Academic freedom urged amid class backlash

by Luke Henning

Last Wednesday the Associated Student’s Campus Life Council had its first reading of a resolution that, if passed, would reaffirm student support for San Diego State University’s policy on academic freedom. The proposed resolution comes following the backlash to an Arabic studies professor’s use of a map of Arabic speaking countries in the Middle East that did not include Israel.

The first draft of resolution UCB F13-01 mainly focuses on reaffirming the university’s standing policy on academic freedom which protects the opinions of students and faculty. The draft of the resolution, which can be found on the A.S. website, also suggests that A.S. actively inform students about SDSU’s academic freedom policy to help prevent future issues.

More specifically the resolution recommends placing SDSU’s academic freedom policy within syllabuses along with information on the various outlets students can use to address issues they have with course content within the university.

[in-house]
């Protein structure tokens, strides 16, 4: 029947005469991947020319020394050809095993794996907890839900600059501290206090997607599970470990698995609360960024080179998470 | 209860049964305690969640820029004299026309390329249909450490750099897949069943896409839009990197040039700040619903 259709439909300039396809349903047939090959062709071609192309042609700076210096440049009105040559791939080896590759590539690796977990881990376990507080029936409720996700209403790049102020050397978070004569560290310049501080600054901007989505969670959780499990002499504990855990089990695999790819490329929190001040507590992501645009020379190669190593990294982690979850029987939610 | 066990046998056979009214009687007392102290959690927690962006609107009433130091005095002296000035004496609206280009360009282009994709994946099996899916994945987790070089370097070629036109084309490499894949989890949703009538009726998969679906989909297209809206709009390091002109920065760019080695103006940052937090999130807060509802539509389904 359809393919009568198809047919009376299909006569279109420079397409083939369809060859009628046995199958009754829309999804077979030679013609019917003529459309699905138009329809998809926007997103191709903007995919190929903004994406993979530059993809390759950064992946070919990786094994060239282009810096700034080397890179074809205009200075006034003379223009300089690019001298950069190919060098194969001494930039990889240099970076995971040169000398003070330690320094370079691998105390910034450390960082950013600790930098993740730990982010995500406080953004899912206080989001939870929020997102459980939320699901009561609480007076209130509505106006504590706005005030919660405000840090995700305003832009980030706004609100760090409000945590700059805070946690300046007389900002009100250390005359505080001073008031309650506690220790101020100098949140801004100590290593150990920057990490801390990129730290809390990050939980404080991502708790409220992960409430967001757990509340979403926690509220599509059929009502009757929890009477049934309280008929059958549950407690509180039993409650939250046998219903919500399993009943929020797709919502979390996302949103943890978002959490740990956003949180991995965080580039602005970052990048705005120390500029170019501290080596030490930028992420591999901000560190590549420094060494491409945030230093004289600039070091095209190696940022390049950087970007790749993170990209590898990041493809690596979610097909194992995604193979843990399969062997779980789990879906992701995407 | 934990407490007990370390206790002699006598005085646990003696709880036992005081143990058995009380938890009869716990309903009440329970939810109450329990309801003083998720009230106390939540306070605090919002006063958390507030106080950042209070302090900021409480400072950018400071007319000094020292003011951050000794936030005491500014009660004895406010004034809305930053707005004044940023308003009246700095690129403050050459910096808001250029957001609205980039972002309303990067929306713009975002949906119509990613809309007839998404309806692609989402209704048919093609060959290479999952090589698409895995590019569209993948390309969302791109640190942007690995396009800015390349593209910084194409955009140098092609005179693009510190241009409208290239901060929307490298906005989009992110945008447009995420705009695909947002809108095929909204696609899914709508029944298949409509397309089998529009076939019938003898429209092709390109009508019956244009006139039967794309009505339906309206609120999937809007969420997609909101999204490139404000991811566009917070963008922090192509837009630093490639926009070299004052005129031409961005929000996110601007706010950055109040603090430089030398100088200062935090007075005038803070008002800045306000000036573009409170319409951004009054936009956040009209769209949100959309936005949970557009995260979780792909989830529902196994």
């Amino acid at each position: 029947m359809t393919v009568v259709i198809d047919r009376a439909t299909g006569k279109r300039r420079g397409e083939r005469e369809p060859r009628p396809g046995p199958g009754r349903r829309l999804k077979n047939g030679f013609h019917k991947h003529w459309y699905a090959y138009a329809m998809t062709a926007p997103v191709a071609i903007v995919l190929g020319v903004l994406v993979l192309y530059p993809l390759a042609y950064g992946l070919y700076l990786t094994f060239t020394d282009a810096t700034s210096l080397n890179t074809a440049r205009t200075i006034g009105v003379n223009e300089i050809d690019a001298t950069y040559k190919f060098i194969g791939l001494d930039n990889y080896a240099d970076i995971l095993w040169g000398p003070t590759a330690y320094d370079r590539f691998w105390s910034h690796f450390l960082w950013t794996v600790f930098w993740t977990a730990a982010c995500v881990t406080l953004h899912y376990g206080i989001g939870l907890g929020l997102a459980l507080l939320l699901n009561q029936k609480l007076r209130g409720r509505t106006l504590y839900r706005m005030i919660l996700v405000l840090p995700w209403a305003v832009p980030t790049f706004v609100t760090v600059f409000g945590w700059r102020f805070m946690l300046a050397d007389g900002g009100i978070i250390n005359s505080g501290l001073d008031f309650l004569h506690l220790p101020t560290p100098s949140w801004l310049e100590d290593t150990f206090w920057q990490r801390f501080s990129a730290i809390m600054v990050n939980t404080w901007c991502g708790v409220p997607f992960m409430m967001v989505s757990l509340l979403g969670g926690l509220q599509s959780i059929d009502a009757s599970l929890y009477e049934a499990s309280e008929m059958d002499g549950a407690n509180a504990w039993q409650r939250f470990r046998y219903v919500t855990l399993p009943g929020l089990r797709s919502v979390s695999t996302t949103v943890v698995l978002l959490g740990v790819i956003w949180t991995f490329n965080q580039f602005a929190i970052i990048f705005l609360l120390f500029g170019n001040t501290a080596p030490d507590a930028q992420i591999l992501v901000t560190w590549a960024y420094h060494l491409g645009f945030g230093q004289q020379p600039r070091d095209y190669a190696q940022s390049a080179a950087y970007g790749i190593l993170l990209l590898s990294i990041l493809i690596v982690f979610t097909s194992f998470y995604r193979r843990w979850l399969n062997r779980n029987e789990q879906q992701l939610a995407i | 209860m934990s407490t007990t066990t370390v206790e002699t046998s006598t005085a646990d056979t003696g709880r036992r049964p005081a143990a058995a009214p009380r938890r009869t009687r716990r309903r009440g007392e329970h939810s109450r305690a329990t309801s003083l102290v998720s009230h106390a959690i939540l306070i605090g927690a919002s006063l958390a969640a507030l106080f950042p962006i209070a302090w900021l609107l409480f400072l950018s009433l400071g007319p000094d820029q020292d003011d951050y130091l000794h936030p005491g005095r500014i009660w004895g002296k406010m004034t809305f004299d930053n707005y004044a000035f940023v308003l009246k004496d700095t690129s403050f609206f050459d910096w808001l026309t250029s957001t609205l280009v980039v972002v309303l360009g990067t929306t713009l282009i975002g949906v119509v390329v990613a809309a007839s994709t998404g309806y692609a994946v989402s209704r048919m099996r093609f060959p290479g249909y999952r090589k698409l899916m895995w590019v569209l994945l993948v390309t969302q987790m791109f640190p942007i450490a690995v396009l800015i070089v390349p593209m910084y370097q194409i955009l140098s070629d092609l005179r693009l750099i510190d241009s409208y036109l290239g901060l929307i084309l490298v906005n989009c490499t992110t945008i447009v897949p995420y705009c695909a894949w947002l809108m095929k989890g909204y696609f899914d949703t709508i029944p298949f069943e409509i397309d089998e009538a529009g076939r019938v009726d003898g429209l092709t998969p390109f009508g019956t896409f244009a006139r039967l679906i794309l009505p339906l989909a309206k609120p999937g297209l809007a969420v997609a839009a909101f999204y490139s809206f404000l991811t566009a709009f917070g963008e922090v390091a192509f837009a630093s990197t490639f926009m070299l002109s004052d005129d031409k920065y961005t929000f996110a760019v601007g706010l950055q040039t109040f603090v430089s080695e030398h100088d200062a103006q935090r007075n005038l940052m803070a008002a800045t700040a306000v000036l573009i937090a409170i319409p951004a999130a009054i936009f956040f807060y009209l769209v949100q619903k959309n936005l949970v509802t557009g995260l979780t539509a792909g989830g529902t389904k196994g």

“The focus isn’t as much on preventing students from criticizing their professors, but on letting them know they don’t have to go to outside groups to do so,” A.S. Vice President of External Relations Javier Gomez said.

The CLC was one of the last councils to make suggestions to the first draft, which had already been considered by the University Council a week earlier. Like their colleagues on the other boards they mainly focused on narrowing down how A.S. would actually implement the resolution.

A resolution passed by the U.C. represents the official stance of A.S. on a specific issue or policy, says A.S. Vice President Rebecca Cohen.

“Resolutions don’t just represent A.S.’s stance, they are meant to represent the stance of the entire student body we were elected to represent,” Cohen said.

Though the CLC cannot actually pass resolutions, they, like many of the smaller councils within A.S., can make suggestions on the draft of the resolution. The suggestions are then passed on to the University Council which can vote to formally pass resolutions. Generally a resolution goes through two cycles of readings by the various councils before the U.C. takes a final vote on it, though sometimes there are more cycles, says Morgan Chan, the A.S. vice president of university affairs

The second round of readings will begin this upcoming Wednesday with the U.C. meeting and will continue in the following week’s CLC meeting.


Photo by Jordan Owen